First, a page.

She commended government efforts for reviewing and revising its motorcycle helmet standards to be in line with international standards.
Police Traffic Commandant Benson Kibui said that the national awareness campaign will be coupled with enhanced enforcement of traffic legislations by the law enforcing agencies in order to synergize operation.
“Kenya has already amended laws to the Traffic Act in order to stiffen penalties for those riding motorcycles without helmets,” Kibui said.
He urged all riders to desist from carrying more than one passenger at a time as it is illegal to do so.
Kibui noted that in the last six years, the number of registered motorcycles in Kenya has increased almost 40 times and in 2011 they accounted for 70 percent of all newly registered vehicles.
The police department said that in 2011, a total of 582 cases of motorcycle crashes were recorded, which represented more than seven percent of all road traffic crashes.
Minister of Health Beth Mugo said that campaign is part of the Road Safety project taking place in ten select countries with funding from the Bloomberg Foundation.
Mugo added that in Kenya, more than 3,000 people die every year as a result of road traffic injuries.
“Of these approximately, seven percent are motorcycle riders, which represents a five-fold increase over the last five years,” he said.
“Besides these deaths, hundreds of thousands are seriously injured and some end up suffering long term impairments,” she said.
Ministry of Health Head of Division of Disease Control Dr Willis Akhwale said that wearing a helmet is the minimum one should and can do to protect oneself from injuries, deaths and potential fines
Akhwale said that most public health facilities have wards that accommodate motorcycle crash victims. He noted that up to 75 percent of motorcycle riders do not put on reflective clothing or have their head lamps on as required by the law.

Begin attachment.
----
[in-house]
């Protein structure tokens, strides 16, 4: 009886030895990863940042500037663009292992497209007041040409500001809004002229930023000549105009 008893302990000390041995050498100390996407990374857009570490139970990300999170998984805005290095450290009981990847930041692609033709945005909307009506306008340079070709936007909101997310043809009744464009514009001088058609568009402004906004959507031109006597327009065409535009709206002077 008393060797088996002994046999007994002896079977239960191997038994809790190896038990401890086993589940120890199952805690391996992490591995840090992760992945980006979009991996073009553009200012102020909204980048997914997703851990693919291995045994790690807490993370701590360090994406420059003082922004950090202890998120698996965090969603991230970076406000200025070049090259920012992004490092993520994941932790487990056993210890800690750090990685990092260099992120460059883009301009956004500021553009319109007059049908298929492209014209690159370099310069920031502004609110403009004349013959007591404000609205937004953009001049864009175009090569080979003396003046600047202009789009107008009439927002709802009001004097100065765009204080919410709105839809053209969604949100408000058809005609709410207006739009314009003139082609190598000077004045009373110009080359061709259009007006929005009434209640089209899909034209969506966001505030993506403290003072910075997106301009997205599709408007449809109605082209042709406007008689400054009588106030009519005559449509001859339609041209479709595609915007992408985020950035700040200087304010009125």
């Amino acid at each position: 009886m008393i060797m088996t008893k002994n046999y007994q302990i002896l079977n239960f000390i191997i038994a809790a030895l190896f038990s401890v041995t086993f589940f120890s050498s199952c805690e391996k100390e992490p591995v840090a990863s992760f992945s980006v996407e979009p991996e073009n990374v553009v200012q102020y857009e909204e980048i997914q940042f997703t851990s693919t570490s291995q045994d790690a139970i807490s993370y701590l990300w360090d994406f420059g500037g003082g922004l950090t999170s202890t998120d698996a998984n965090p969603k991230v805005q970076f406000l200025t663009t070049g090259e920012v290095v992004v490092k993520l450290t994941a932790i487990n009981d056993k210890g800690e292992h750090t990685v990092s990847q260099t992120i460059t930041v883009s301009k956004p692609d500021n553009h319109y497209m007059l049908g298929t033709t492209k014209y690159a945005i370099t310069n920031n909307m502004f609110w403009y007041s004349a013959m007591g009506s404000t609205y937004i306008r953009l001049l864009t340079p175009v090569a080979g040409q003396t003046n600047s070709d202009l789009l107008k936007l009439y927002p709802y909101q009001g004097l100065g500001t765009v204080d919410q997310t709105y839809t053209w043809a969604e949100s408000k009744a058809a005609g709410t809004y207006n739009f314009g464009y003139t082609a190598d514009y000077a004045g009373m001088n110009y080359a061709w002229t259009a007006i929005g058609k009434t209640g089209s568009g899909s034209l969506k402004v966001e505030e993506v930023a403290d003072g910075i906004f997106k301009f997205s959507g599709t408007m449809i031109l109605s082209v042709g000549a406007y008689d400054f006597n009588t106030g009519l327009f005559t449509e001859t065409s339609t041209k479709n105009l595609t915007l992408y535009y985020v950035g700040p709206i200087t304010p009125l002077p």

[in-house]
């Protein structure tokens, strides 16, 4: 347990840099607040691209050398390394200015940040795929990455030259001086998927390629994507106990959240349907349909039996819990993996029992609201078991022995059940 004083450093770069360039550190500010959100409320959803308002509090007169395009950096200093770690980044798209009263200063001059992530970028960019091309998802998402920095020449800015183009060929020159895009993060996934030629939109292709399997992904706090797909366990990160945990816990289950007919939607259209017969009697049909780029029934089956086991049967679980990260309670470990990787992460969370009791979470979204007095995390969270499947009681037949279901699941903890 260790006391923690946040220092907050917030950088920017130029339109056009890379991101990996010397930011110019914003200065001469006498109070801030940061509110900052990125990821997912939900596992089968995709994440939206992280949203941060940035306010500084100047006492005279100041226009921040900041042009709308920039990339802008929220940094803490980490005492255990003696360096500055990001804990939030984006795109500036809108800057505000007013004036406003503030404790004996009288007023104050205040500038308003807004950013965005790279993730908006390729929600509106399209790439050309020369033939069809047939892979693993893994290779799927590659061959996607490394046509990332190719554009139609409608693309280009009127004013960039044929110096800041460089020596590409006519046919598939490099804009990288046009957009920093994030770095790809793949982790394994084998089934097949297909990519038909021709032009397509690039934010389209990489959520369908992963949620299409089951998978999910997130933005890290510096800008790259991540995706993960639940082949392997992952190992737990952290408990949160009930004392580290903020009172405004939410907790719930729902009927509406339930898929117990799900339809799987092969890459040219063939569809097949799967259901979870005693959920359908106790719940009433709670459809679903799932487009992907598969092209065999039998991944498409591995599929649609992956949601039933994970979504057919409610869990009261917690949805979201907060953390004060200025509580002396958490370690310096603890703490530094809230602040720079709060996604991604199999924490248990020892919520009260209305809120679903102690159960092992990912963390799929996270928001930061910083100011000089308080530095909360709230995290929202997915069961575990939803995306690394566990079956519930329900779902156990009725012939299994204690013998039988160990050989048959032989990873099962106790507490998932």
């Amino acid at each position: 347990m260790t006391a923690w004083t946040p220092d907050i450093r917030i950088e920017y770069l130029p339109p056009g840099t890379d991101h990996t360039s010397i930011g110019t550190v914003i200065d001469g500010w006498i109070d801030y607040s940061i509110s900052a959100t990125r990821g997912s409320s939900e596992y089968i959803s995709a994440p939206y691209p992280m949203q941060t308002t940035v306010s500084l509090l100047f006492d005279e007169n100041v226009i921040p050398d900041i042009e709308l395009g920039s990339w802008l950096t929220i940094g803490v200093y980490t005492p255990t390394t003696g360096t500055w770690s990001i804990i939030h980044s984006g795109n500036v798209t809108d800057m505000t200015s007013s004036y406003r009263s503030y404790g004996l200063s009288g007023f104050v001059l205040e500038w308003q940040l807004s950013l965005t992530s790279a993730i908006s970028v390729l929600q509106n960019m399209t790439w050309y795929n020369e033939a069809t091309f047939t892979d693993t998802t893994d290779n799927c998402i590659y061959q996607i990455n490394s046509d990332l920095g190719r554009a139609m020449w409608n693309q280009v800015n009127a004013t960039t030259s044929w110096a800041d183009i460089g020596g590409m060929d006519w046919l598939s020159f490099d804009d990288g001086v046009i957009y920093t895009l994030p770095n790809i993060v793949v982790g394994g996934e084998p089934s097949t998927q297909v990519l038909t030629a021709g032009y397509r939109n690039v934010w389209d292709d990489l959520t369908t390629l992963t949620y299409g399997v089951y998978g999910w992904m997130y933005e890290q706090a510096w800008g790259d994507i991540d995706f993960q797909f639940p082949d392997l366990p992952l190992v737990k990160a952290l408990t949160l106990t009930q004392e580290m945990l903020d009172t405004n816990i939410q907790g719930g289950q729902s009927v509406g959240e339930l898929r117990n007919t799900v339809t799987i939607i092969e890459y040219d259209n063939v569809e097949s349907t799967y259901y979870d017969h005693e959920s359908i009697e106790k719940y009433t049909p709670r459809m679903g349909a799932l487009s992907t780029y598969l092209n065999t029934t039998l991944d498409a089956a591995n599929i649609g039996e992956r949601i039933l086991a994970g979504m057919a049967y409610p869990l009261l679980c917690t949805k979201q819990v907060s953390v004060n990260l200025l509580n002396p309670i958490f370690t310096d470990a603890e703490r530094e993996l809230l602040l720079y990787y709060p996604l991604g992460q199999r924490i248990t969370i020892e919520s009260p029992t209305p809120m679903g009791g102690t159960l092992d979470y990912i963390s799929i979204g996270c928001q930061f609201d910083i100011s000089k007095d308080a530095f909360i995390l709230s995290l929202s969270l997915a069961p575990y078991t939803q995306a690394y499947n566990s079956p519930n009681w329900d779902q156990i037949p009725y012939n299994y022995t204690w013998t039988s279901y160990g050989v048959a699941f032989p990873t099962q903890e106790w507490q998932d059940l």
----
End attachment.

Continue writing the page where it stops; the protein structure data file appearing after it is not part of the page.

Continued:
Ministry of Health Head of Division of Non Communicable Disease Dr Waihenya Mwangi said that road traffic crashes cause grief and suffering because victims are often young, leaving families to cope with the loss of a bread winner.
Mwangi noted between seven to ten percent of all those in surgical wards of public hospitals are injured in motorcycle accidents.
“The government has already begun the installation of cameras on major roads in order to enforce speed limits,” he said.
HYDERABAD: To prevent accidents during night time, Andhra Pradesh State Road Transport Corporation (APSRTC) has started affixing retro reflective tapes (radium stickers) on all transport vehicles in the twin cities. However, the corporation is getting flak for extracting an exorbitant price for the radium sticker.
Transport vehicles would not be given fitness certificate by Regional Transport Authority ( RTA) officials until they sport retro reflective tapes. Once the facility is provided at all centres in the city, it will be extended to other districts in the state. There were over 15 lakh transport vehicles in the state.
The National Traffic Safety Committee (NTSC) on November 12 launched a campaign to raise awareness of traffic safety among road users along the three key sections – Hanoi-Vinh, HCM City-Can Tho, and HCM City-Vung Tau.
It is aimed at fulfilling the government’s target to reduce the number of accidents, fatalities and injures by 5-10 percent.
The campaign, the first of its kind to be held in Southeast Asia, embraces both education and coercion, with a focus on no red light going, no driving after drinking, no speeding, and no going on the wrong lane.
All forms of media, including TV, radio, printed and online newspaper, as well as banderoles, posters, exhibitions and flyers will be used in the campaign.
According to the NTSC, everyday, traffic accidents leave more than 30 people killed and hundreds of others injured.
Requiem commemorates traffic accident victims
A requiem for the peace of the souls of traffic accident victims was held at the Viet Nam Buddhism Academy in Ha Noi on Saturday.
The event was part of activities held in response to World Day of Remembrance for Victims of Road Traffic Accidents, which falls on the third Sunday of November.
At the ceremony, hundreds of Buddhist monks, nuns and relatives of victims gathered to pray for the peace of the victims and raise awareness of the serious consequences that traffic accidents have, thus raising public understanding and observance of traffic laws.